Mount Airy meeting to address bus plan

Service proposed to subway station in Gaithersburg

October 17, 2001|By Lesa Jansen | By Lesa Jansen,SPECIAL TO THE SUN

Living within commuting distance of Washington's Metro system, Mount Airy resident Kathy Adams thought occasional visits from her son, who lives in Northern Virginia, would be a breeze.

But Adams found that mass transit goes only so far, and Mount Airy is not one of its destinations. Her son could travel mass transit as far as Damascus in Montgomery County - about 10 minutes away - after taking a bus from the Shady Grove Metro station.

The inconvenience of having to drive to Damascus might change for Adams - and Mount Airy's Washington commuters - as the Maryland Transit Administration unveils a proposal for commuter bus service between the southwest Carroll town and the Shady Grove Metro station.

MTA, which hopes to launch the commuter bus service next year, will hold a public information meeting on its proposal at 8 p.m. today at Mount Airy Senior Center. A formal public hearing will be held at a later date.

"We want to hear from the public about which times would be convenient during rush hour so they can make their connections on the Metro," said Suzanne Bond, MTA communications director.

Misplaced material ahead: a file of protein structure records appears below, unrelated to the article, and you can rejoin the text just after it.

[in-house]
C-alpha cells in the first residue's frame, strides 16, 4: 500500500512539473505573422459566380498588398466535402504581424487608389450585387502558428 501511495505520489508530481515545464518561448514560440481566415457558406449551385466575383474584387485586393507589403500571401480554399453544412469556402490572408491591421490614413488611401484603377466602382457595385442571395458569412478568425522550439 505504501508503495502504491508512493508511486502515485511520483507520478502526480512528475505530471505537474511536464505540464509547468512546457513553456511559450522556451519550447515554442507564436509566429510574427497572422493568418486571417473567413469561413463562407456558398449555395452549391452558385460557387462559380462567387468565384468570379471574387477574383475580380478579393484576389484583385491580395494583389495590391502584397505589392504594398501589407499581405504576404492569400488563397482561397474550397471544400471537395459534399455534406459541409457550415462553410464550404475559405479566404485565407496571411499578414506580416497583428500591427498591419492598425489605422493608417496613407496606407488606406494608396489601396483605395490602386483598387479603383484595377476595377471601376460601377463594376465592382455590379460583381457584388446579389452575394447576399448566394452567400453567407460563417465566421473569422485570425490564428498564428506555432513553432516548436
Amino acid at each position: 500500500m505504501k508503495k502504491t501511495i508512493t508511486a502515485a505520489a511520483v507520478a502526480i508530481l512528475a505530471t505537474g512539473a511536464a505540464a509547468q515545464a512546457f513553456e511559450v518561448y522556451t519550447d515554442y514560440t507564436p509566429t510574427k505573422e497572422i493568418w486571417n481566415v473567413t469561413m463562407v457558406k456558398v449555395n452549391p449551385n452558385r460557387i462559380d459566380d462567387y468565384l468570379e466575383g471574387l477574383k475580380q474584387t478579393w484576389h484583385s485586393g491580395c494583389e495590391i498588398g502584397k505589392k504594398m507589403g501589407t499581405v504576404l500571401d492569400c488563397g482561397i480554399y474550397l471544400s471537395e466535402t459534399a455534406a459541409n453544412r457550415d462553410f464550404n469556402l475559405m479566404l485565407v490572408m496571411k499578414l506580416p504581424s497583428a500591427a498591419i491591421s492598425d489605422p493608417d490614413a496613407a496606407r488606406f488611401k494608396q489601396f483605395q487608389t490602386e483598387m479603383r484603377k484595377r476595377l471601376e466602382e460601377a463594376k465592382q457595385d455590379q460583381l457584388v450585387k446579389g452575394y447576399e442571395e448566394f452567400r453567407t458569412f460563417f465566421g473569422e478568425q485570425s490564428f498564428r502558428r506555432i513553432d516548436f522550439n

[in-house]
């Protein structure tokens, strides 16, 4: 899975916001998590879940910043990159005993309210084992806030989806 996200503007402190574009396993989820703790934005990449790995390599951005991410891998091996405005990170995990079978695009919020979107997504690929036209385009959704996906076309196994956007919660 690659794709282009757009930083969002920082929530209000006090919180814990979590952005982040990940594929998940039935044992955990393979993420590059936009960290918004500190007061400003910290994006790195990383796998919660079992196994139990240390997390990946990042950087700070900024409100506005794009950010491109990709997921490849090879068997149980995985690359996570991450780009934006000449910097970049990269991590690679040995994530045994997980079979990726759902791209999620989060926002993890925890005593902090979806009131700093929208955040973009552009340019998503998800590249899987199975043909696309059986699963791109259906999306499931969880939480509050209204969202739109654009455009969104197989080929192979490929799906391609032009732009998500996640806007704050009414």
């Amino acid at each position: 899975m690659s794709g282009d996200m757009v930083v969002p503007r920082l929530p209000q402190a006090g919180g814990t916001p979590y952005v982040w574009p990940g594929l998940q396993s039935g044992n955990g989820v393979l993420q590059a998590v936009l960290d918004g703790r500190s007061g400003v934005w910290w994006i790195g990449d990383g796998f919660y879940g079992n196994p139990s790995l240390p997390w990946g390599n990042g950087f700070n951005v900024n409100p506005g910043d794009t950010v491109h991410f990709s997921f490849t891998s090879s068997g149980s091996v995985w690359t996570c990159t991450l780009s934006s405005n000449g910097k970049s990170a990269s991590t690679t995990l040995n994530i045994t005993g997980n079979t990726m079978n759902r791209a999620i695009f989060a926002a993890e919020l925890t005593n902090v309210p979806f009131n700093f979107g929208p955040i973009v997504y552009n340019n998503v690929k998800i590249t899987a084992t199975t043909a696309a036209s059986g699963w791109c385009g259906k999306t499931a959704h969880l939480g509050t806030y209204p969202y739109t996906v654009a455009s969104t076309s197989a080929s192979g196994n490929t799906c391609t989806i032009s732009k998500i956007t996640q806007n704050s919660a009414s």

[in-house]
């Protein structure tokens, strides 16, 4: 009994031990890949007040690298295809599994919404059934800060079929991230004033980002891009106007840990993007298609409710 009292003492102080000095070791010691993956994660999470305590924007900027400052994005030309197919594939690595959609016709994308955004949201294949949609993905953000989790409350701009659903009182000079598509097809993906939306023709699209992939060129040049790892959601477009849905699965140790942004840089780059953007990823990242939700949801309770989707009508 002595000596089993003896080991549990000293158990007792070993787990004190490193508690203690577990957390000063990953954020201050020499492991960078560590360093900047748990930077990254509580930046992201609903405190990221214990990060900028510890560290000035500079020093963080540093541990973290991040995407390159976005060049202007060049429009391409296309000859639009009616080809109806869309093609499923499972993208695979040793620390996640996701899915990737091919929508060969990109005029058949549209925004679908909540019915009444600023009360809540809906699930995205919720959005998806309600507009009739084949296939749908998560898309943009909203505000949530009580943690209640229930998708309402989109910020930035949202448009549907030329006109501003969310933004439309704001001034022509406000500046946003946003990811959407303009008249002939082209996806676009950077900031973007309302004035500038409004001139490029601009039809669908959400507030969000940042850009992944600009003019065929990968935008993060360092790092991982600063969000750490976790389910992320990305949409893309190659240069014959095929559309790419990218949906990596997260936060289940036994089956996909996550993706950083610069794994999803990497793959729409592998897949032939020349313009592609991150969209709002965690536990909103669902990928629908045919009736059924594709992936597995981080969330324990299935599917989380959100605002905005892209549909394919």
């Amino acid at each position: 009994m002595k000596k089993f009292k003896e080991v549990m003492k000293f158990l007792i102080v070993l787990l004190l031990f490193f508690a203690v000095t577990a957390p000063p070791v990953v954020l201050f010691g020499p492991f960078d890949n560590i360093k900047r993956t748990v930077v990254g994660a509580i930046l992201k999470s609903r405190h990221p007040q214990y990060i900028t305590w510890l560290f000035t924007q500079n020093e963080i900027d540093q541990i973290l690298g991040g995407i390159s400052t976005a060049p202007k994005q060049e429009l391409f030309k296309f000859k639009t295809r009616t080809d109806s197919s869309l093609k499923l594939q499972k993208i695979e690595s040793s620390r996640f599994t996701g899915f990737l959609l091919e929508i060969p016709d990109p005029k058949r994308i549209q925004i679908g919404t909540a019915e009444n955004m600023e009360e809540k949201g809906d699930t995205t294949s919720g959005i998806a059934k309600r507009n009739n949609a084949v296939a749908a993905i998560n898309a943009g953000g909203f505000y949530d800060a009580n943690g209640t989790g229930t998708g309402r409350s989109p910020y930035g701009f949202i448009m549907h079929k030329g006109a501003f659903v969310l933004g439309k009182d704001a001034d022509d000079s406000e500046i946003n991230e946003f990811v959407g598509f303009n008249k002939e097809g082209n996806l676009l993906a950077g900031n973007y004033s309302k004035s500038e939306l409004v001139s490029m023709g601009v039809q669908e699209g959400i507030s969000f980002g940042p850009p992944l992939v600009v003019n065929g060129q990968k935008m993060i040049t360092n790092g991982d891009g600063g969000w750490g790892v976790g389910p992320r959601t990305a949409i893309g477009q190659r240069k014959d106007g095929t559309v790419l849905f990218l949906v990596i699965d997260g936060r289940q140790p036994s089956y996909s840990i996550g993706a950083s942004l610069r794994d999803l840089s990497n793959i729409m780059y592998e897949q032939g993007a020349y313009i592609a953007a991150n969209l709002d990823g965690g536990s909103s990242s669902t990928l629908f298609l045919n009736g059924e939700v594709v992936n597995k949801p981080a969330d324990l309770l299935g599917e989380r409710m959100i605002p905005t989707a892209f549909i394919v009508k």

MTA is considering placing three to five commuter buses in service in Mount Airy, beginning as early as 5:50 a.m. weekdays. The buses would operate during morning and evening rush hours.

The proposed bus would pick up riders at the Mount Airy Park & Ride on Route 27. It would also stop in Damascus on Route 124 at Damascus United Methodist Church before continuing to the Shady Grove Metro station in Gaithersburg. The fare would be $2.85 one way from Mount Airy and $2.35 one way from Damascus.

At tonight's meeting, MTA officials hope to learn the number of potential riders. Once a level of need is determined, MTA would put out bids to bus contractors to begin service in March.

"This will be so convenient for people who don't always have use of a car," Adams said.

The proposed commuter service is part of Gov. Parris N. Glendening's transit initiative, which will provide more than $500 million for transportation projects over the next six years.

"We want to expand upon existing routes and develop new routes," Bond said.

Traffic congestion on Mount Airy area roads, particularly Route 27, has prompted the bus service. More than 18,500 vehicles travel along Route 27 - over Interstate 70 - in the Mount Airy area on an average day, according to the State Highway Administration.

"I think it's important not only for Mount Airy, but for [the areas] between here and the Metro station that have overcrowded roads and have been impacted with heavy traffic," Mayor Gerald Johnson said of commuter bus service.

Baltimore Sun Articles
Please note the green-lined linked article text has been applied commercially without any involvement from our newsroom editors, reporters or any other editorial staff.